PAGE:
The historic Louisiana Flood of 2016, I'm sure that's what it will be known as anyways, rocked the South, and left us all feeling scared for our neighbors. I use neighbors in the sense of Louisiana's close proximity to my town of Brookhaven, MS. We're a short drive away from the Louisiana state line, and it's not uncommon to hear many people around you talk about their family in Louisiana and their frequent trips there. It would be very surprising to hear someone from around here say that they had never been on a trip to Baton Rouge for Blue Bayou or some sort of festival/concert in New Orleans. Louisiana is just as much home to much of south Mississippi as Mississippi is, which is why watching so many friends, families, and "neighbors" lose everything has been so soul crushing.
Rain. So much rain. Evidently, this is what was needed to bring people back together. This is what showed so many of us in the South that we do care if our neighbor lives or dies, whether they be black, white, blue, or red.
We've seen it all before; we remember Katrina. Her mark is still left in many parts of southern Louisiana, but this was much more painful to watch.
You hear the term "flash flood," and usually brush it off. I've gotten that alert on my phone many, many times, and never actually seen any real flooding.
Photo credits to Lizzi Johnson and Faye Anderson of Facebook.
THIS was a flash flood. Unlike Katrina, there was no real time-allowance. By the time people were told to evacuate, they were already surrounded on all sides with floods destroying roads, and so they were left to sit, wait, and watch the water slowly, but surely, rise.
The devastation was shocking. In just a few short days, tens of thousands lost their homes. Over 10,000 were left to seek safety in shelters. Pictures showed abandoned, drowning animals. Babies napping in large plastic totes. Newborn babies being bottle fed wrapped in blankets on a small fishing boat. In the background of these pictures, nothing but a roof of what used to be someone's loving home.
Perhaps one of the most heartbreaking things I saw on social media was people commenting addresses and phone numbers of their loved ones, begging someone with a boat to go check on them and see if they and anything they had survived.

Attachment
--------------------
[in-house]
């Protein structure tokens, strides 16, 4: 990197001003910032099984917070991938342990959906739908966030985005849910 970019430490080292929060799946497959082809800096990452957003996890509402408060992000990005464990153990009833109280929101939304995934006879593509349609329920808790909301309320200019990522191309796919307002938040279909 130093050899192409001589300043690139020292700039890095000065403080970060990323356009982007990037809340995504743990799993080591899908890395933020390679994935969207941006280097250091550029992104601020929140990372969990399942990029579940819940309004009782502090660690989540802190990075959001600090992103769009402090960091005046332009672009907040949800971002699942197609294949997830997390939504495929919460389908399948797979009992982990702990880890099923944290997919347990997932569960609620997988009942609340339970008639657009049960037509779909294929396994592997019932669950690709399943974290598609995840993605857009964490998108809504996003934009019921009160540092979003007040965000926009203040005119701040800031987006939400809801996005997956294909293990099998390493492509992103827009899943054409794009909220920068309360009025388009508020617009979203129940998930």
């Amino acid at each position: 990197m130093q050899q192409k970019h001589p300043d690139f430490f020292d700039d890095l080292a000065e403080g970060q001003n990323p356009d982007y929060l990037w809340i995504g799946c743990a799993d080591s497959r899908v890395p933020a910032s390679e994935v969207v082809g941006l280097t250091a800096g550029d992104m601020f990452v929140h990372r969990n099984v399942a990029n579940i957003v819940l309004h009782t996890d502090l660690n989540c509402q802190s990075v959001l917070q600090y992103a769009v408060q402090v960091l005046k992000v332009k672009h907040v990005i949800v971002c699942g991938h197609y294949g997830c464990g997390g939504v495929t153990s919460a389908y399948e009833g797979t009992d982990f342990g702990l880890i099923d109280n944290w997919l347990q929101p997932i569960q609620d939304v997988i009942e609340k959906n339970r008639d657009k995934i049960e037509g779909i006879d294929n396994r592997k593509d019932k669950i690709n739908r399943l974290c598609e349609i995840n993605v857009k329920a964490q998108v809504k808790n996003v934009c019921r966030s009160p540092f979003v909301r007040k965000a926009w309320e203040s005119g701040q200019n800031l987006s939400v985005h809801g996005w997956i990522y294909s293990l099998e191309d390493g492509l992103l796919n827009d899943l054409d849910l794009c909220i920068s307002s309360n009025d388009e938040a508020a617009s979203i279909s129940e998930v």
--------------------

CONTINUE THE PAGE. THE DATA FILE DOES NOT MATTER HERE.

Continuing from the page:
Then, all you saw was boats.
Fishing boats, big boats, small boats.
A long, heroic, life-saving line of boats. Not from an organized force that was prepared for this but from volunteers. Everyday people that had no special training in flood relief, or rescuing people from roof tops. These are just regular, ordinary people who saw flood waters, hooked up their boat trailer, and headed south. I'm not talking about 20-30, I'm talking about HUNDREDS of people who went and bought as much food, water, blankets, and supplies as could possibly manage, and said, "They need help. We're on our way."
These people won't be broadcast all over the news as heroes. They won't be paid back for this selfless act. They won't be recognized anywhere other than by God himself and those who choose to share their picture on Facebook, but they are heroes to us all.
If you're friends with anyone from Louisiana, or someone with family there, you've seen many pictures and posts about the rescue missions for people and pets, and with every story I see, my faith in humanity is slowly restored. You don't see "Black man saving white man," or "White man saving black family," in the headlines to draw attention to any certain race or group. Instead, the posts are focused on the amazing character shown in the people of Louisiana as a whole, and you see "Neighbors saving friends," and, "Kind men and women showing love to their friends and neighbors."
For the first time in what felt like a long time, color didn't matter. Color wasn't seen or mentioned or even important. Regardless if a person was black, white, gay, straight, Christian, druggy, elderly or young, people were there to help them, to rescue them, and to show them love and care.
For the first time in forever, a group of people have come together to support, encourage and help each other, no matter what color they are, lifestyle they choose, addictions, religions, or movements they support. For the first time in forever, I have seen hope in humanity. Hope that my future children may see friendships of all colors and kinds. Hope that America can overcome this awful hatred that is blowing across every form of media.
Louisiana has a long, hard road ahead of heartbreak and recovery, but Louisiana, you are not alone.
We will help you all stay #LouisianaStrong.